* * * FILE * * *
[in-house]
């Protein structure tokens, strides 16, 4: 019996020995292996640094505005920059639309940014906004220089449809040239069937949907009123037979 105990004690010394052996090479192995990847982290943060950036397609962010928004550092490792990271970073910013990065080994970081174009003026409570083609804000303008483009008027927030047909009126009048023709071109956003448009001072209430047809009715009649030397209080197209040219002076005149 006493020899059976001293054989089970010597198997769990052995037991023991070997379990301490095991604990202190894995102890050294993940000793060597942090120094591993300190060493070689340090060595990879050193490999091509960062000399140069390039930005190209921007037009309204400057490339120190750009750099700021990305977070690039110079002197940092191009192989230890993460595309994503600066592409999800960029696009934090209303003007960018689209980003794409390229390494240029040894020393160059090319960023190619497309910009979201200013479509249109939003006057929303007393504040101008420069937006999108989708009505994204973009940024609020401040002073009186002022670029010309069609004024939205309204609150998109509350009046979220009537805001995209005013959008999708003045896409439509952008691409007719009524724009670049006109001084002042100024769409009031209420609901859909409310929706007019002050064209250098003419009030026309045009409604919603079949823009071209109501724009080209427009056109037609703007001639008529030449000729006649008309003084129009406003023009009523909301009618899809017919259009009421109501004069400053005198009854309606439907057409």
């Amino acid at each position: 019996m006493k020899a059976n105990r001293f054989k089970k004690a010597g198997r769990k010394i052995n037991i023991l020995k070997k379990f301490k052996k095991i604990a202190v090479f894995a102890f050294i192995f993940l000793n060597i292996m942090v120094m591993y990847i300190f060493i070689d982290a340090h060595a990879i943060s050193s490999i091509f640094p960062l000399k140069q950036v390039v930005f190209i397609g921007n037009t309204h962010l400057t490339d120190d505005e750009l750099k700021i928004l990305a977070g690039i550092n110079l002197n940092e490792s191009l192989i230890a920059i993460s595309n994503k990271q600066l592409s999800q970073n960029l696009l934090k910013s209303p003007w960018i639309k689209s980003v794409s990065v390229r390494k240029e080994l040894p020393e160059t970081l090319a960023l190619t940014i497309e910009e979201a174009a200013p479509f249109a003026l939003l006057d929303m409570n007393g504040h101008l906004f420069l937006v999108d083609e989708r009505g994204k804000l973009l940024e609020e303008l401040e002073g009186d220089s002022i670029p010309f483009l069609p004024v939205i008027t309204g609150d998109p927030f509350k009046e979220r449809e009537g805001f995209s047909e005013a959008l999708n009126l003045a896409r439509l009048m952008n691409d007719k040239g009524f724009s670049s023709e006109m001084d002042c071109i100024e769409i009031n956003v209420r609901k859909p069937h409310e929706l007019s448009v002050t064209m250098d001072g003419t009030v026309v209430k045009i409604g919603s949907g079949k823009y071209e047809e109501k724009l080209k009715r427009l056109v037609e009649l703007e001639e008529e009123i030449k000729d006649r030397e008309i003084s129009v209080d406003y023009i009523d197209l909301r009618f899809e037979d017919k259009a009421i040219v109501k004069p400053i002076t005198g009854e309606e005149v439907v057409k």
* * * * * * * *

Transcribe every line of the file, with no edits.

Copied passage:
[in-house]
């Protein structure tokens, strides 16, 4: 019996020995292996640094505005920059639309940014906004220089449809040239069937949907009123037979 105990004690010394052996090479192995990847982290943060950036397609962010928004550092490792990271970073910013990065080994970081174009003026409570083609804000303008483009008027927030047909009126009048023709071109956003448009001072209430047809009715009649030397209080197209040219002076005149 006493020899059976001293054989089970010597198997769990052995037991023991070997379990301490095991604990202190894995102890050294993940000793060597942090120094591993300190060493070689340090060595990879050193490999091509960062000399140069390039930005190209921007037009309204400057490339120190750009750099700021990305977070690039110079002197940092191009192989230890993460595309994503600066592409999800960029696009934090209303003007960018689209980003794409390229390494240029040894020393160059090319960023190619497309910009979201200013479509249109939003006057929303007393504040101008420069937006999108989708009505994204973009940024609020401040002073009186002022670029010309069609004024939205309204609150998109509350009046979220009537805001995209005013959008999708003045896409439509952008691409007719009524724009670049006109001084002042100024769409009031209420609901859909409310929706007019002050064209250098003419009030026309045009409604919603079949823009071209109501724009080209427009056109037609703007001639008529030449000729006649008309003084129009406003023009009523909301009618899809017919259009009421109501004069400053005198009854309606439907057409």
């Amino acid at each position: 019996m006493k020899a059976n105990r001293f054989k089970k004690a010597g198997r769990k010394i052995n037991i023991l020995k070997k379990f301490k052996k095991i604990a202190v090479f894995a102890f050294i192995f993940l000793n060597i292996m942090v120094m591993y990847i300190f060493i070689d982290a340090h060595a990879i943060s050193s490999i091509f640094p960062l000399k140069q950036v390039v930005f190209i397609g921007n037009t309204h962010l400057t490339d120190d505005e750009l750099k700021i928004l990305a977070g690039i550092n110079l002197n940092e490792s191009l192989i230890a920059i993460s595309n994503k990271q600066l592409s999800q970073n960029l696009l934090k910013s209303p003007w960018i639309k689209s980003v794409s990065v390229r390494k240029e080994l040894p020393e160059t970081l090319a960023l190619t940014i497309e910009e979201a174009a200013p479509f249109a003026l939003l006057d929303m409570n007393g504040h101008l906004f420069l937006v999108d083609e989708r009505g994204k804000l973009l940024e609020e303008l401040e002073g009186d220089s002022i670029p010309f483009l069609p004024v939205i008027t309204g609150d998109p927030f509350k009046e979220r449809e009537g805001f995209s047909e005013a959008l999708n009126l003045a896409r439509l009048m952008n691409d007719k040239g009524f724009s670049s023709e006109m001084d002042c071109i100024e769409i009031n956003v209420r609901k859909p069937h409310e929706l007019s448009v002050t064209m250098d001072g003419t009030v026309v209430k045009i409604g919603s949907g079949k823009y071209e047809e109501k724009l080209k009715r427009l056109v037609e009649l703007e001639e008529e009123i030449k000729d006649r030397e008309i003084s129009v209080d406003y023009i009523d197209l909301r009618f899809e037979d017919k259009a009421i040219v109501k004069p400053i002076t005198g009854e309606e005149v439907v057409k």